Authors of NGO bill claim they act in interests of Russian people

Irina Yarovaya of United Russia, one of the authors of a bill amending the law on non-governmental organizations, described Moscow Helsinki Group head Lyudmila Alexeyeva's proposal to add the authors of the bill to the  Magnitsky List as blackmail.

"As for the blackmail and threats that someone would address the U.S. Senate, the Congress… Well, what can I say? A U.S. citizen is entitled to address his/her president, Senate, and Congress," Yarovaya told journalists on Friday.

The State Duma is scheduled on Friday to consider amendments to the law on NGOs, which would officially classify as 'foreign agents' NGOs at least partly financed from abroad and engaged in politics.

Yarovaya insisted that the parliamentarians who proposed these amendments were guided by interests of Russian citizens and are sure that operations of such NGOs should be absolutely transparent and comply with international law.

Another author of the amendments, Alexander Sidyakin of United Russia, noted that Alexeyeva's proposal is absolutely inconsistent in legal terms.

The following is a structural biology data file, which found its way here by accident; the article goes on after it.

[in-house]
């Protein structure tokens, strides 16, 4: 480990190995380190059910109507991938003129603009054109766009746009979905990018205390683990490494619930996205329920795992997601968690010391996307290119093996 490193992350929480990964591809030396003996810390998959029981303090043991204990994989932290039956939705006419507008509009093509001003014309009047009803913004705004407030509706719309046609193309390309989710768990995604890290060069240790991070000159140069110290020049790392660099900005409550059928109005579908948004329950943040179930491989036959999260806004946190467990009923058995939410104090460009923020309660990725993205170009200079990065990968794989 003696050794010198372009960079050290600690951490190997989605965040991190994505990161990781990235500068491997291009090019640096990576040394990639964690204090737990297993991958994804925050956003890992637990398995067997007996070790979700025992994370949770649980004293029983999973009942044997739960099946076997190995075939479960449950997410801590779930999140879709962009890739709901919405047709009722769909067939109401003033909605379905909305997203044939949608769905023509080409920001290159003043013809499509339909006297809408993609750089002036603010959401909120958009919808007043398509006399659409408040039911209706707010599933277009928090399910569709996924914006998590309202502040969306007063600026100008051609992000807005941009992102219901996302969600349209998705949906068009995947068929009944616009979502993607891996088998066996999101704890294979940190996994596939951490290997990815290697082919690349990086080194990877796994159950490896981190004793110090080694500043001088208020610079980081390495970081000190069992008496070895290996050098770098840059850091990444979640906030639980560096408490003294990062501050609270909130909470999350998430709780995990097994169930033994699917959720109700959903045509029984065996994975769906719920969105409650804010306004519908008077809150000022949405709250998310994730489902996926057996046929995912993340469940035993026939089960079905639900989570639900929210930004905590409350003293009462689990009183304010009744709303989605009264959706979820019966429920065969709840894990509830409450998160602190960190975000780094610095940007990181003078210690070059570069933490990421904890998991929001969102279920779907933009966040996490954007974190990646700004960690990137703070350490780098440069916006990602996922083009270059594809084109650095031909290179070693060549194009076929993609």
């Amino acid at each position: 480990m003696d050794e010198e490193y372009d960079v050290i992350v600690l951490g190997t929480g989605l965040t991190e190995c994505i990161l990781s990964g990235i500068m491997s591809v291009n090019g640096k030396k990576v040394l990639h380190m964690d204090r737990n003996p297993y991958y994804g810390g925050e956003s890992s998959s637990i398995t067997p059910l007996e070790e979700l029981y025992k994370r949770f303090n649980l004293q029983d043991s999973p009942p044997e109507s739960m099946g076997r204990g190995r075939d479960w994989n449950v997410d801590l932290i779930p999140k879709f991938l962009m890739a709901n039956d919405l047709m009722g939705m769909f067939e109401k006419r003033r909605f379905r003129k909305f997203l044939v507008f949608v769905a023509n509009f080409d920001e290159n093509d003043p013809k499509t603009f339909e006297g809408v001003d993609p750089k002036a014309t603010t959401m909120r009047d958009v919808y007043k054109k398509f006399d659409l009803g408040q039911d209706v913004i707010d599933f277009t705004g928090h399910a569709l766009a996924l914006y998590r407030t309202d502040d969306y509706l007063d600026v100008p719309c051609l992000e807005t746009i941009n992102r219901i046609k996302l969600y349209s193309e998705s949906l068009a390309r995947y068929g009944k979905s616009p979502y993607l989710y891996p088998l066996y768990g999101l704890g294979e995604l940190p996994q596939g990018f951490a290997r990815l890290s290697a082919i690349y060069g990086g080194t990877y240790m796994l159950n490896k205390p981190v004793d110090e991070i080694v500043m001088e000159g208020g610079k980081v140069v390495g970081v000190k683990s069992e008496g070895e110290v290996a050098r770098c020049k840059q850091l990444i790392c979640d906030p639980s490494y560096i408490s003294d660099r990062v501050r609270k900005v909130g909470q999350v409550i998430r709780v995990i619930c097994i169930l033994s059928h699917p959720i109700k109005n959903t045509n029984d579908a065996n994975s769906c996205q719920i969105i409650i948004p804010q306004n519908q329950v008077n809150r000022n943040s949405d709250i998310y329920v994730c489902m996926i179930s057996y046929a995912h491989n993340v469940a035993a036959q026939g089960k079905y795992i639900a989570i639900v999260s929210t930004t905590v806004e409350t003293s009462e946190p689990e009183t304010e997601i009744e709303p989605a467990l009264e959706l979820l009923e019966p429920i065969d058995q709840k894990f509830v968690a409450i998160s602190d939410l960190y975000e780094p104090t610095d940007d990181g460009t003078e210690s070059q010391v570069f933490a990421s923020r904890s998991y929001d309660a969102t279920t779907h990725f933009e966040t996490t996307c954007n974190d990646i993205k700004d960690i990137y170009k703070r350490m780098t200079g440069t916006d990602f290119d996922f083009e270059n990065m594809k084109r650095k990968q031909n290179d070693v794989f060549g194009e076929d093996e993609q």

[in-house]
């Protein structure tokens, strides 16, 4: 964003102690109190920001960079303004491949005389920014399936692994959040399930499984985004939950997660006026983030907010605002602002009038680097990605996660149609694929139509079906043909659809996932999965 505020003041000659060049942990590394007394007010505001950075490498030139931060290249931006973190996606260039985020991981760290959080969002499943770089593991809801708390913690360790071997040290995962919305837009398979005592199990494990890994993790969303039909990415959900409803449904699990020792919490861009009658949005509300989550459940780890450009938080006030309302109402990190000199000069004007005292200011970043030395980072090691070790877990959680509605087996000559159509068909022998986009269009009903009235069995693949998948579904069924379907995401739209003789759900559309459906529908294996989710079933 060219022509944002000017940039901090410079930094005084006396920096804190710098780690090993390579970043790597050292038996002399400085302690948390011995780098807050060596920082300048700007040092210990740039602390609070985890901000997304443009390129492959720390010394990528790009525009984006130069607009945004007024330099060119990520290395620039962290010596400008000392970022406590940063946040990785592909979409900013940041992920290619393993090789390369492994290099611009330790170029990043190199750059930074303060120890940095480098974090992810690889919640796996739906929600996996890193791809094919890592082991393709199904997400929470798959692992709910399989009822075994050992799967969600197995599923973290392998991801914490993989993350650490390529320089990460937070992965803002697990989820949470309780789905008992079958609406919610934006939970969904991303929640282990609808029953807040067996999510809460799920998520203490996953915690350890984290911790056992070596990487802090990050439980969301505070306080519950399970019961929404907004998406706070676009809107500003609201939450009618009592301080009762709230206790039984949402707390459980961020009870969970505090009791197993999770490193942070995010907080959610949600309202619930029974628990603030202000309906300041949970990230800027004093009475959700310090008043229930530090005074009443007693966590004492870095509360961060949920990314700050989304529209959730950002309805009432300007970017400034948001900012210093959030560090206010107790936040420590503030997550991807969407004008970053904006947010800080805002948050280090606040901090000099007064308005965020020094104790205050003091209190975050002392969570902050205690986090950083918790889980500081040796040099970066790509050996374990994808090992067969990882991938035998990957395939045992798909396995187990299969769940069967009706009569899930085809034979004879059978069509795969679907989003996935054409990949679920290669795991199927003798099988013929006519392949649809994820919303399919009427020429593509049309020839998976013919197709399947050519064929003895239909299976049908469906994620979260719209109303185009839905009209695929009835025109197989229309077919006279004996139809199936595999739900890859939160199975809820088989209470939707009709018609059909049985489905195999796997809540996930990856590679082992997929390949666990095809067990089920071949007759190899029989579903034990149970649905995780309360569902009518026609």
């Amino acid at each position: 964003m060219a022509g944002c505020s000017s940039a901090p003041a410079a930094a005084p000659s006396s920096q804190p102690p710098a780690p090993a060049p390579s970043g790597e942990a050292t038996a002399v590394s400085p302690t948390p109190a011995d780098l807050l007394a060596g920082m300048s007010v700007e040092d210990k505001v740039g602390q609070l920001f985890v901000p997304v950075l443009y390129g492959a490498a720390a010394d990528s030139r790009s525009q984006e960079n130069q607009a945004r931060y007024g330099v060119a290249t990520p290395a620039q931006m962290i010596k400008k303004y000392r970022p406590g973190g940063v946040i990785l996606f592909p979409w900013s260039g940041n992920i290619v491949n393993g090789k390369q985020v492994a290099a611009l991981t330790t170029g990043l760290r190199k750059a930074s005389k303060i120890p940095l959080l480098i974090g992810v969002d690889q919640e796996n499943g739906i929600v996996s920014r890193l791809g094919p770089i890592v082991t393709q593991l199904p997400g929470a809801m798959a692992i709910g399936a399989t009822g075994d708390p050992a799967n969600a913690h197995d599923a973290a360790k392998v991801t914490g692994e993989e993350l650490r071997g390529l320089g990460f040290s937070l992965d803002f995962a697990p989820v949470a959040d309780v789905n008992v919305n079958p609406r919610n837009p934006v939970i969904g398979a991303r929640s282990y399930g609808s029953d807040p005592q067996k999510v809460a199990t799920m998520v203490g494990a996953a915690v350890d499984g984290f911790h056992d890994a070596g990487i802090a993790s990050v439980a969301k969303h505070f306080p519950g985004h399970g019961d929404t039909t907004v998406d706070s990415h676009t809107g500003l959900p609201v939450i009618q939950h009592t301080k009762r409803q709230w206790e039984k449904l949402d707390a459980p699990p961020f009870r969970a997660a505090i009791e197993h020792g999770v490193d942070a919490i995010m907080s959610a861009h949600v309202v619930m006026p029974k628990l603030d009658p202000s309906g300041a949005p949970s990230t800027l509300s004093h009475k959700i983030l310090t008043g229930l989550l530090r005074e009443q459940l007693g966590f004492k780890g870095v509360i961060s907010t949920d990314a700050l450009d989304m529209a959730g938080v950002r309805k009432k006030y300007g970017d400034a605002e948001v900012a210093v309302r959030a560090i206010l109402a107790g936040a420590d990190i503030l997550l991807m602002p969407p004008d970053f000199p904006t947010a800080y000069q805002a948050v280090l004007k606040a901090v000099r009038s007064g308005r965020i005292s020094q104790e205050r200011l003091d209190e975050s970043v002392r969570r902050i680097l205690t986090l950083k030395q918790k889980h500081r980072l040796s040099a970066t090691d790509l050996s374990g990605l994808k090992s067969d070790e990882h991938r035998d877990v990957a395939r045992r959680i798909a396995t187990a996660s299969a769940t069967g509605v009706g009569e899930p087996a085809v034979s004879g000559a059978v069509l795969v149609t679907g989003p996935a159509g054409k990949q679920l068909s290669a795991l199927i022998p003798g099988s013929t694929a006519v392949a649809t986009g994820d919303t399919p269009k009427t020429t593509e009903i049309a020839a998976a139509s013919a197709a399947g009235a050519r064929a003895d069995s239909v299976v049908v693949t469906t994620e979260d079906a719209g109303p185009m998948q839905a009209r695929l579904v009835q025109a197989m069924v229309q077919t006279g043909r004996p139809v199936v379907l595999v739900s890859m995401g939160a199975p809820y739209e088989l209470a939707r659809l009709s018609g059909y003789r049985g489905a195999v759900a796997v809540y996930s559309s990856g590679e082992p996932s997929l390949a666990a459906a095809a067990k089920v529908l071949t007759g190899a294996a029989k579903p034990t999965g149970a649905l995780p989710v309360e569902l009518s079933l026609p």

"We are parliamentarians, and we propose bills that we consider necessary for our citizens and for our country's security, and we will continue acting this way," Sidyakin told journalists.

Alexeyeva was a prominent dissident in the Soviet times and was declared an anti-Soviet agent in 1977, which prompted her to emigrate to the U.S., where she lived until 1993.

Alexeyeva, who will turn 85 on July 20, has both Russian and U.S. citizenship, she permanently lives in Moscow and is a member of the Presidential Human Rights Council. She is among the founders and the current head of the Moscow Helsinki Group, the oldest Russian independent human rights organization.

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